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`Next wave' of terrorists taking shape
Intelligence chiefs warn Senate of peril amid rising anti-Americanism


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By Cam Simpson
Washington Bureau
Published February 25, 2004

WASHINGTON -- Even if Al Qaeda is crushed, terrorist threats will remain because of a global surge in anti-Americanism, the emergence of dozens of groups representing terrorism's "next wave" and the worldwide spread of Al Qaeda's philosophy and "destructive expertise," the nation's top intelligence officials said Tuesday.

Still, CIA Director George Tenet and Vice Adm. Lowell Jacoby, head of the Defense Intelligence Agency, said Osama bin Laden's network itself remains the greatest immediate threat to Americans.

In testimony before the Senate Intelligence Committee, Jacoby said capable terrorists are replacing captured Al Qaeda operatives, while Tenet highlighted the danger of what he suggested was an active Al Qaeda program to produce anthrax. Tenet also said there were Al Qaeda plans to recruit trained pilots for more aircraft plots.

Both men, although striking slightly different chords, emphasized the growing and long-term danger from virulent anti-Americanism worldwide and the spread of what Tenet likened to a disease.

"Al Qaeda has infected others with its ideology, which depicts the United States as Islam's greatest foe," Tenet said.

He also emphasized that his main message to senators was this: The spread of bin Laden's anti-American sentiment, "and the broad dissemination of Al Qaeda's destructive expertise, ensure that a serious threat will remain for the foreseeable future--with or without Al Qaeda in the picture."

Jacoby cited a large decline in positive public opinion toward the United States in describing a climate in the Islamic world that provides sustenance for radicals.

Plunge in support for U.S.

"Support for America has dropped in most of the Muslim world," Jacoby said in a statement to the committee. Favorable ratings for the U.S. among Moroccans dropped to 27 percent a year ago from 77 percent in 2000, he said. In Jordan, a key partner in the war on terrorism, those rates went to 1 percent last May from an already dismal 25 percent in 2002.

All of this, Jacoby said, is increasing pressure on governments that are important to U.S. efforts against terrorism.

Jacoby and Tenet, along with FBI Director Robert Mueller, testified Tuesday during the committee's annual hearing on current and anticipated threats to U.S. national security.

The environment for the hearing was dramatically different from last year, when the Bush administration was poised to attack Iraq over Saddam Hussein's alleged stockpiles of banned weapons and purported links to Al Qaeda.

Tenet stated definitively last year, "I think we will find caches of weapons of mass destruction, absolutely."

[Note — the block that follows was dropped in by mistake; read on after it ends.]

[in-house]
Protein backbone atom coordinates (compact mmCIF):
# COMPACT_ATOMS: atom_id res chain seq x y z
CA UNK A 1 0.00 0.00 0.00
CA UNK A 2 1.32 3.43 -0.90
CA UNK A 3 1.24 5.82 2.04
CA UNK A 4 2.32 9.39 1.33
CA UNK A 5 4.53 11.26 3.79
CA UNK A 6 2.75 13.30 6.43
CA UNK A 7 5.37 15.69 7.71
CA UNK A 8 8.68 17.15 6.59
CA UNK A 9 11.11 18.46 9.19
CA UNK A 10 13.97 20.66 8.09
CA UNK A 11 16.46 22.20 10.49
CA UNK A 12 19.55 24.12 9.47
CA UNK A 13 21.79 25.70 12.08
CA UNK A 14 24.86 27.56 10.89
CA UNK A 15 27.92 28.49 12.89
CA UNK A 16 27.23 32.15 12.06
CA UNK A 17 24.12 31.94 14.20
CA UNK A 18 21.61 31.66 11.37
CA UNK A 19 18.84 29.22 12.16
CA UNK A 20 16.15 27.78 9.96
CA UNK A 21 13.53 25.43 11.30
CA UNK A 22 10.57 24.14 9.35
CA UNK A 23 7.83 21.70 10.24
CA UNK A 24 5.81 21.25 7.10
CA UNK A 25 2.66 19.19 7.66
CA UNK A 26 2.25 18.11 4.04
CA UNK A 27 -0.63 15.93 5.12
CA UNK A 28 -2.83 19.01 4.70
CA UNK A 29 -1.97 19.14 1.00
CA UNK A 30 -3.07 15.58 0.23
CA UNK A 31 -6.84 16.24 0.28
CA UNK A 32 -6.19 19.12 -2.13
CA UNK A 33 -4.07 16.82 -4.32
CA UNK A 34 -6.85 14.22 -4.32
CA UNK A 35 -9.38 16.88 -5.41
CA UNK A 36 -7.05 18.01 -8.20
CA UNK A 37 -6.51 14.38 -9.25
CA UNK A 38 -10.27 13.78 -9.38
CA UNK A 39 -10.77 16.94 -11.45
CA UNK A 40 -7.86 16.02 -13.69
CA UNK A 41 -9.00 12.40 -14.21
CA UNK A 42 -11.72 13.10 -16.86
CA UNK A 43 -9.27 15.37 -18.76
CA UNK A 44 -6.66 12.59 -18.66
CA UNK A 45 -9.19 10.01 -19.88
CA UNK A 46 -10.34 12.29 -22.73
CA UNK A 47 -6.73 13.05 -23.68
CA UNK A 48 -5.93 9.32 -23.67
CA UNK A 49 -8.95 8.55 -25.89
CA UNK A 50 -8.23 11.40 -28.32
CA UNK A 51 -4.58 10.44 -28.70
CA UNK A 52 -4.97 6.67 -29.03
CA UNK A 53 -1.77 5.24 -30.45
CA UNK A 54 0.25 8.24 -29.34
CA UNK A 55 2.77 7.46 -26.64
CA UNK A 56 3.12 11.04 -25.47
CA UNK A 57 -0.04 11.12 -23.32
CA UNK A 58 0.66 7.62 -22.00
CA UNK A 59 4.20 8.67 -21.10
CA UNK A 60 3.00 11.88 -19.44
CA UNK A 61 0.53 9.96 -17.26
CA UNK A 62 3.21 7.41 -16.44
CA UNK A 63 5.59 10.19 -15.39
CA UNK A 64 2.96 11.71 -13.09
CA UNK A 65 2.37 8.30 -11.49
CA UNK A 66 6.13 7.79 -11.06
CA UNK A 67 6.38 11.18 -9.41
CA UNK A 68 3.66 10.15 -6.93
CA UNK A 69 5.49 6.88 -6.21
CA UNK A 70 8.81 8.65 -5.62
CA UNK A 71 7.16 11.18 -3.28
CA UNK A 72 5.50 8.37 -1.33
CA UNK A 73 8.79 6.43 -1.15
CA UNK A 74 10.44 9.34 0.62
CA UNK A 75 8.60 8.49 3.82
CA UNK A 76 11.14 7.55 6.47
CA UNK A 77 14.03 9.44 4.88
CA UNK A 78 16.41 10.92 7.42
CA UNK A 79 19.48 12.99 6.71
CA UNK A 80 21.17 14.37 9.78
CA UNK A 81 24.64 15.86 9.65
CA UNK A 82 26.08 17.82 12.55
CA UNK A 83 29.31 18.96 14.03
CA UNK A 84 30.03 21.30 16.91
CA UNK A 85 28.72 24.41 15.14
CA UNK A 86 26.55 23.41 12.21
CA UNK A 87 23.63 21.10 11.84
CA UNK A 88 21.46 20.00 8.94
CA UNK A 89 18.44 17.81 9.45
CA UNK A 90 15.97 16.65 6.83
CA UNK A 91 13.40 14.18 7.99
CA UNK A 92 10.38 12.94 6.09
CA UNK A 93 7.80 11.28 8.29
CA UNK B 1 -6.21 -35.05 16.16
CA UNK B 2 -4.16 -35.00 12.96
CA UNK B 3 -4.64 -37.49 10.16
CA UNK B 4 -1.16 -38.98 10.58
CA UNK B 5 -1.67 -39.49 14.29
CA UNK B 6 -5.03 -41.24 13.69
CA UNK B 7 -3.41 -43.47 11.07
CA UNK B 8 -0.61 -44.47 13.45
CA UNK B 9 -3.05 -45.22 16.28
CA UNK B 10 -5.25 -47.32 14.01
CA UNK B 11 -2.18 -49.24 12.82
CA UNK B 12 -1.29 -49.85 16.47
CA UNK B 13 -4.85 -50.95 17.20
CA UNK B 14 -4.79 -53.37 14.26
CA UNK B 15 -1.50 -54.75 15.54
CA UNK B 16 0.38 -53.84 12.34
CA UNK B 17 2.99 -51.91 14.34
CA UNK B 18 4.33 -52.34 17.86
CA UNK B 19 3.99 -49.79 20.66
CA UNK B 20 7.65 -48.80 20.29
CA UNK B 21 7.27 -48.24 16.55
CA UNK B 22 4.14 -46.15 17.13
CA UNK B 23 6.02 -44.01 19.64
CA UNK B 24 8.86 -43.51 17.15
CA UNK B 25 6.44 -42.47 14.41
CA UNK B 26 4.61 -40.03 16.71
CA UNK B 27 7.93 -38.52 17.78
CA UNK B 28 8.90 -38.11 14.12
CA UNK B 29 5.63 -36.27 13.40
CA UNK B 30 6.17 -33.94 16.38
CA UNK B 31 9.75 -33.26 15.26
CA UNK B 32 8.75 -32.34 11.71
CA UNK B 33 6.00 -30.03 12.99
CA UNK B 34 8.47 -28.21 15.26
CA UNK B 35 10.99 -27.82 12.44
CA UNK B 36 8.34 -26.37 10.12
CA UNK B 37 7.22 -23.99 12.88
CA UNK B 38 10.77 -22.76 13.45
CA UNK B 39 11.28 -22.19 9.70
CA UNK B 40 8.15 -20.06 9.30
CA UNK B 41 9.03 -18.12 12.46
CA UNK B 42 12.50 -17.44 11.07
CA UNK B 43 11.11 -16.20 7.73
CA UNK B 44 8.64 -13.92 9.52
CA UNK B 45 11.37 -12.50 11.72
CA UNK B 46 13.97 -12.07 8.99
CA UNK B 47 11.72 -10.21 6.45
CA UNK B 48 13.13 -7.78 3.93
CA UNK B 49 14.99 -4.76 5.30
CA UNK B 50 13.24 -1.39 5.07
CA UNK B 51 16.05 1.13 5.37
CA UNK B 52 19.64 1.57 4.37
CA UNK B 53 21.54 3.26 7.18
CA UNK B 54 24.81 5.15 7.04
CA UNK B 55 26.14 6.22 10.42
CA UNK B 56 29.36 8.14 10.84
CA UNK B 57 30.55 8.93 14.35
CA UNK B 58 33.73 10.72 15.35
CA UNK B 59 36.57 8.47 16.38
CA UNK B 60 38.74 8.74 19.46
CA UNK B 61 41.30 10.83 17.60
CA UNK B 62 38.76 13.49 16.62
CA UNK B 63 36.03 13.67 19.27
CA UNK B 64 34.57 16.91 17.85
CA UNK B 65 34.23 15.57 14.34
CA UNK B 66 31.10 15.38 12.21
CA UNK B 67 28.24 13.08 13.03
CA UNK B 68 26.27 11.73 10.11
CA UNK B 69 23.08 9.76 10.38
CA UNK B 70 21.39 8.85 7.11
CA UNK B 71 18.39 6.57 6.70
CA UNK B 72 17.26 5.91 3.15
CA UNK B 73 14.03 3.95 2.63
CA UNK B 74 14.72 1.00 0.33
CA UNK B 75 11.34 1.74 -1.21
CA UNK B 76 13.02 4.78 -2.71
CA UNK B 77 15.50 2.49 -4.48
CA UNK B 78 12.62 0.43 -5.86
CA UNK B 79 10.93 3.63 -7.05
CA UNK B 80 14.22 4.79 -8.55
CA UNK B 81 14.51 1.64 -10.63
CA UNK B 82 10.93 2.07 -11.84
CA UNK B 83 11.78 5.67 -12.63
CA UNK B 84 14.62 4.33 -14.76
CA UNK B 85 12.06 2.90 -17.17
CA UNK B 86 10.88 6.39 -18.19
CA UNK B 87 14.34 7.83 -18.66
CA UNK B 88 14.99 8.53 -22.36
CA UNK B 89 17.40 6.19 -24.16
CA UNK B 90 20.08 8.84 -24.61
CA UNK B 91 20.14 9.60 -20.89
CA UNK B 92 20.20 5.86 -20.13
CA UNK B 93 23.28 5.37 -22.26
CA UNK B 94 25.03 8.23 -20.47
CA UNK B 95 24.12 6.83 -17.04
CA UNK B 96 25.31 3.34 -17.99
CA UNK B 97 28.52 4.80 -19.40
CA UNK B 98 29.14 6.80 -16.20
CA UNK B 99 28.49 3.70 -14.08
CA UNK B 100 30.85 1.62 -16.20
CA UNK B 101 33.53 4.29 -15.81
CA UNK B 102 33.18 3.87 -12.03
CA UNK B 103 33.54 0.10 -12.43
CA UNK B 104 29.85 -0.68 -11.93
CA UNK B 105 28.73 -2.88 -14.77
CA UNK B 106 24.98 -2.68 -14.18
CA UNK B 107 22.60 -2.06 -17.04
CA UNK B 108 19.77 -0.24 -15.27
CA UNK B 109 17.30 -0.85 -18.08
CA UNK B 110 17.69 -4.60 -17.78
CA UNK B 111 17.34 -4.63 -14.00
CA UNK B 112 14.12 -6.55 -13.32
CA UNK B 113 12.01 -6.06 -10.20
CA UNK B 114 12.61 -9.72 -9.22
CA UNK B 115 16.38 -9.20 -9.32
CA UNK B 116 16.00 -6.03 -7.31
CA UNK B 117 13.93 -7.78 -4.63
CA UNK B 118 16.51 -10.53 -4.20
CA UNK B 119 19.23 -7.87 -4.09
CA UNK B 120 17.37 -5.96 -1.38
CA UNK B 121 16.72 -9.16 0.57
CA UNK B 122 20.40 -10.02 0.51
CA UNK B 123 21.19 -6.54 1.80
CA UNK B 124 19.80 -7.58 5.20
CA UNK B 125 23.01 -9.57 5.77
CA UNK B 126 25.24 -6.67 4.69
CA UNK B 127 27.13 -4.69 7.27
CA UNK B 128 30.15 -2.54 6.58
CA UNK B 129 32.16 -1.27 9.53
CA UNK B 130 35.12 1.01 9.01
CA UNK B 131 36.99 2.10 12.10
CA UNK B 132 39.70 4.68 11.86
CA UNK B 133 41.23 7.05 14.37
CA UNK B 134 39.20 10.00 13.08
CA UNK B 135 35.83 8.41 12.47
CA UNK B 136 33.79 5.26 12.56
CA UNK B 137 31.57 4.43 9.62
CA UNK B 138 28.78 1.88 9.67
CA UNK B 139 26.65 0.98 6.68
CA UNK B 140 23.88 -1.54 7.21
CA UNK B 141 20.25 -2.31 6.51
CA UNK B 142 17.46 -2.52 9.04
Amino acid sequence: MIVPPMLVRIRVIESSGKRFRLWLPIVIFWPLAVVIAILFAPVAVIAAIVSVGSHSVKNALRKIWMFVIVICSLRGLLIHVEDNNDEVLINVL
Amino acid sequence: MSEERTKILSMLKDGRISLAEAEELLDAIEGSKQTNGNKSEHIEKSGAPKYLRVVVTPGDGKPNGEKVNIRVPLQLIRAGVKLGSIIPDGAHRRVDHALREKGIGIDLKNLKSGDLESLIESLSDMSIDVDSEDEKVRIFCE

No such weapons have been found, but Sen. Pat Roberts (R-Kan.), chairman of the Intelligence Committee, asked members to hold questions about lapses in the Iraq intelligence until a closed-door hearing with Tenet scheduled for next week.

Although Tenet and Jacoby were careful not to place U.S. policies toward Iraq at the center of their alarms about the spread of anti-Americanism, those policies are clearly a key source of the troubles described by the intelligence leaders.

Iraq's future as terror base

Jacoby went so far as to say that Iraq could become like the Soviet-occupied Afghanistan of the 1980s--a magnet for extremists and "a training ground for the next generation of terrorists."

Senior U.S. officials have previously rejected comparisons between Soviet-occupied Afghanistan and Iraq, unwilling to lend credence to suggestions that the war against Hussein might have created more terrorist dangers than it vanquished.

But Jacoby said in his written statement, "Iraq is the latest jihad for Sunni extremists."

He also said Iraq has the potential to become the place "where novice [terrorist] recruits develop their skills, junior operatives hone their organizational and planning capabilities" and relationships among terrorists mature, "as was the case during the Soviet occupation of Afghanistan and extremist operations in the Balkans."

Al Qaeda was born during the U.S.-financed efforts to train and arm Muslim fighters from around the world who were recruited into Afghanistan to fight America's Cold War enemy, the Soviet Union. Bin Laden's group became the most high-profile to emerge, but other so-called Afghan alumni founded or joined extremist organizations worldwide after the Soviets withdrew from Afghanistan.

Tenet did not make the comparison between Iraq and Soviet-occupied Afghanistan on Tuesday, but he did say, "The foreign jihadists see Iraq as a golden opportunity."

In detailing the threat beyond bin Laden, Tenet also said that even as Al Qaeda "reels from our blows, other extremist groups within the movement it influenced have become the next wave of the terrorist threat."

Not all of these groups are "creatures of bin Laden," he said, "and so their fate is not tied to his. They have autonomous leadership, they pick their own targets, they plan their own attacks."

For the growing number of Islamic militants worldwide interested in attacking the U.S., a spectacular assault on American soil "is the brass ring that many strive for--with or without encouragement by Al Qaeda's central leadership," Tenet said.

As for bin Laden, Tenet suggested the terrorist leader might be out of action, at least temporarily. "Bin Laden has gone deep underground," he said, without elaborating.

Copyright 2004, Chicago Tribune

 


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